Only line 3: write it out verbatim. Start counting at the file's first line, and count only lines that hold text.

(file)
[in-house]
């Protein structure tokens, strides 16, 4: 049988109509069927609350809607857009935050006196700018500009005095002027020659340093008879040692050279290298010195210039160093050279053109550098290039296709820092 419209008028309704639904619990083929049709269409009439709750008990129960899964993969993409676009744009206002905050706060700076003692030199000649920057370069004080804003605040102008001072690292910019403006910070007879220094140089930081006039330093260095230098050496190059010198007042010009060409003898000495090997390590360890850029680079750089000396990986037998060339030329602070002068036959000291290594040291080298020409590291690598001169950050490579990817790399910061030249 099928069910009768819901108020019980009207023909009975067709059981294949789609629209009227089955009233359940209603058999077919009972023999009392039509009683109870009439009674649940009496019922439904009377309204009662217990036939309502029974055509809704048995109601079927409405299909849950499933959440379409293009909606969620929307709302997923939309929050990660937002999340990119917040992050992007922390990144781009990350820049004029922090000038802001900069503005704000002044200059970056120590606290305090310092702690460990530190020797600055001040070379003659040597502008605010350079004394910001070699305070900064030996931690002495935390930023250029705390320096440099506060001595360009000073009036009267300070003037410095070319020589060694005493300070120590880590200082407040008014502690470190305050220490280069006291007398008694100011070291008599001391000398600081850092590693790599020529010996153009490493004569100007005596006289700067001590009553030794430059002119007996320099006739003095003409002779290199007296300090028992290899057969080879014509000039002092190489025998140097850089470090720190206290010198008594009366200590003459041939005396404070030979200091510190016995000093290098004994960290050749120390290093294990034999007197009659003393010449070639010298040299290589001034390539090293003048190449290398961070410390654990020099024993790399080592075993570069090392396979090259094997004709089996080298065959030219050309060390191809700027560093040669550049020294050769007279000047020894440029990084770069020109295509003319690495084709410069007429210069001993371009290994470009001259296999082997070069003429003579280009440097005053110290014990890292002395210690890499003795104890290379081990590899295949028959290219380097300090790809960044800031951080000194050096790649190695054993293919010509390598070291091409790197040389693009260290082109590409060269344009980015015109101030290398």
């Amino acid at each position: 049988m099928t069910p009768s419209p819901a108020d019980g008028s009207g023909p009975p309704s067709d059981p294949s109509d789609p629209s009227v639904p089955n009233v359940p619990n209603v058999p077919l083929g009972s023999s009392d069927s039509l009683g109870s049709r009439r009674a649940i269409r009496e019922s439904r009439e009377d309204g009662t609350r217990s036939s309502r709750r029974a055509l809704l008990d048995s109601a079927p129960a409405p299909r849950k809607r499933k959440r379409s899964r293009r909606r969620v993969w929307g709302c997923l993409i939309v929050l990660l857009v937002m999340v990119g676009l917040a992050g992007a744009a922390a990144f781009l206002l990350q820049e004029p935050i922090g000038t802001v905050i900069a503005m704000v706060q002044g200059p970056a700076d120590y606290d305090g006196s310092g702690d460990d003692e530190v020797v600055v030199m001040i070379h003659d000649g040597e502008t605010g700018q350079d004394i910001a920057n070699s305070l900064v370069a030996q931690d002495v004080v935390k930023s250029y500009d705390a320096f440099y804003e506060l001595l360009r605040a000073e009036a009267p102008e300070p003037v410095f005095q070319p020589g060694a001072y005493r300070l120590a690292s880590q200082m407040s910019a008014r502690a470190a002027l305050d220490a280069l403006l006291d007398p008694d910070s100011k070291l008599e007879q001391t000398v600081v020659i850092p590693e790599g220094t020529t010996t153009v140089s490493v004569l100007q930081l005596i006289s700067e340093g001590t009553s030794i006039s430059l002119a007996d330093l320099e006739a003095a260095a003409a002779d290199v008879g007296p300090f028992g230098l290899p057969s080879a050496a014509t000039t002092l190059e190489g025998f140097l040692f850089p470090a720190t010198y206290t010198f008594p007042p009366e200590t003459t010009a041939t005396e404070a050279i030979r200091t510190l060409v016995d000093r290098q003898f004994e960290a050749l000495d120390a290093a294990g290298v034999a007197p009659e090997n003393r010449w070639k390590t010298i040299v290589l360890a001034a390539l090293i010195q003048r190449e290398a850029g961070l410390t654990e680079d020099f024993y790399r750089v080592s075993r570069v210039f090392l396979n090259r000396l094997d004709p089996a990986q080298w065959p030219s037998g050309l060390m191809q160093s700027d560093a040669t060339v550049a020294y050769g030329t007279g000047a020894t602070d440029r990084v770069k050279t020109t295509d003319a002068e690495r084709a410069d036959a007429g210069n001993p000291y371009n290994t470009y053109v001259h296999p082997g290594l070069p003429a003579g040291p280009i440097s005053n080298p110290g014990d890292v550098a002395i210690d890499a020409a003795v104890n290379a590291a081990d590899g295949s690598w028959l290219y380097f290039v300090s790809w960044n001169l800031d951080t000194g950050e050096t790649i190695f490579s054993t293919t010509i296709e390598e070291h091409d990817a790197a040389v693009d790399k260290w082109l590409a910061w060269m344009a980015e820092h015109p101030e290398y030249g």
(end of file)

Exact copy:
């Amino acid at each position: 049988m099928t069910p009768s419209p819901a108020d019980g008028s009207g023909p009975p309704s067709d059981p294949s109509d789609p629209s009227v639904p089955n009233v359940p619990n209603v058999p077919l083929g009972s023999s009392d069927s039509l009683g109870s049709r009439r009674a649940i269409r009496e019922s439904r009439e009377d309204g009662t609350r217990s036939s309502r709750r029974a055509l809704l008990d048995s109601a079927p129960a409405p299909r849950k809607r499933k959440r379409s899964r293009r909606r969620v993969w929307g709302c997923l993409i939309v929050l990660l857009v937002m999340v990119g676009l917040a992050g992007a744009a922390a990144f781009l206002l990350q820049e004029p935050i922090g000038t802001v905050i900069a503005m704000v706060q002044g200059p970056a700076d120590y606290d305090g006196s310092g702690d460990d003692e530190v020797v600055v030199m001040i070379h003659d000649g040597e502008t605010g700018q350079d004394i910001a920057n070699s305070l900064v370069a030996q931690d002495v004080v935390k930023s250029y500009d705390a320096f440099y804003e506060l001595l360009r605040a000073e009036a009267p102008e300070p003037v410095f005095q070319p020589g060694a001072y005493r300070l120590a690292s880590q200082m407040s910019a008014r502690a470190a002027l305050d220490a280069l403006l006291d007398p008694d910070s100011k070291l008599e007879q001391t000398v600081v020659i850092p590693e790599g220094t020529t010996t153009v140089s490493v004569l100007q930081l005596i006289s700067e340093g001590t009553s030794i006039s430059l002119a007996d330093l320099e006739a003095a260095a003409a002779d290199v008879g007296p300090f028992g230098l290899p057969s080879a050496a014509t000039t002092l190059e190489g025998f140097l040692f850089p470090a720190t010198y206290t010198f008594p007042p009366e200590t003459t010009a041939t005396e404070a050279i030979r200091t510190l060409v016995d000093r290098q003898f004994e960290a050749l000495d120390a290093a294990g290298v034999a007197p009659e090997n003393r010449w070639k390590t010298i040299v290589l360890a001034a390539l090293i010195q003048r190449e290398a850029g961070l410390t654990e680079d020099f024993y790399r750089v080592s075993r570069v210039f090392l396979n090259r000396l094997d004709p089996a990986q080298w065959p030219s037998g050309l060390m191809q160093s700027d560093a040669t060339v550049a020294y050769g030329t007279g000047a020894t602070d440029r990084v770069k050279t020109t295509d003319a002068e690495r084709a410069d036959a007429g210069n001993p000291y371009n290994t470009y053109v001259h296999p082997g290594l070069p003429a003579g040291p280009i440097s005053n080298p110290g014990d890292v550098a002395i210690d890499a020409a003795v104890n290379a590291a081990d590899g295949s690598w028959l290219y380097f290039v300090s790809w960044n001169l800031d951080t000194g950050e050096t790649i190695f490579s054993t293919t010509i296709e390598e070291h091409d990817a790197a040389v693009d790399k260290w082109l590409a910061w060269m344009a980015e820092h015109p101030e290398y030249g």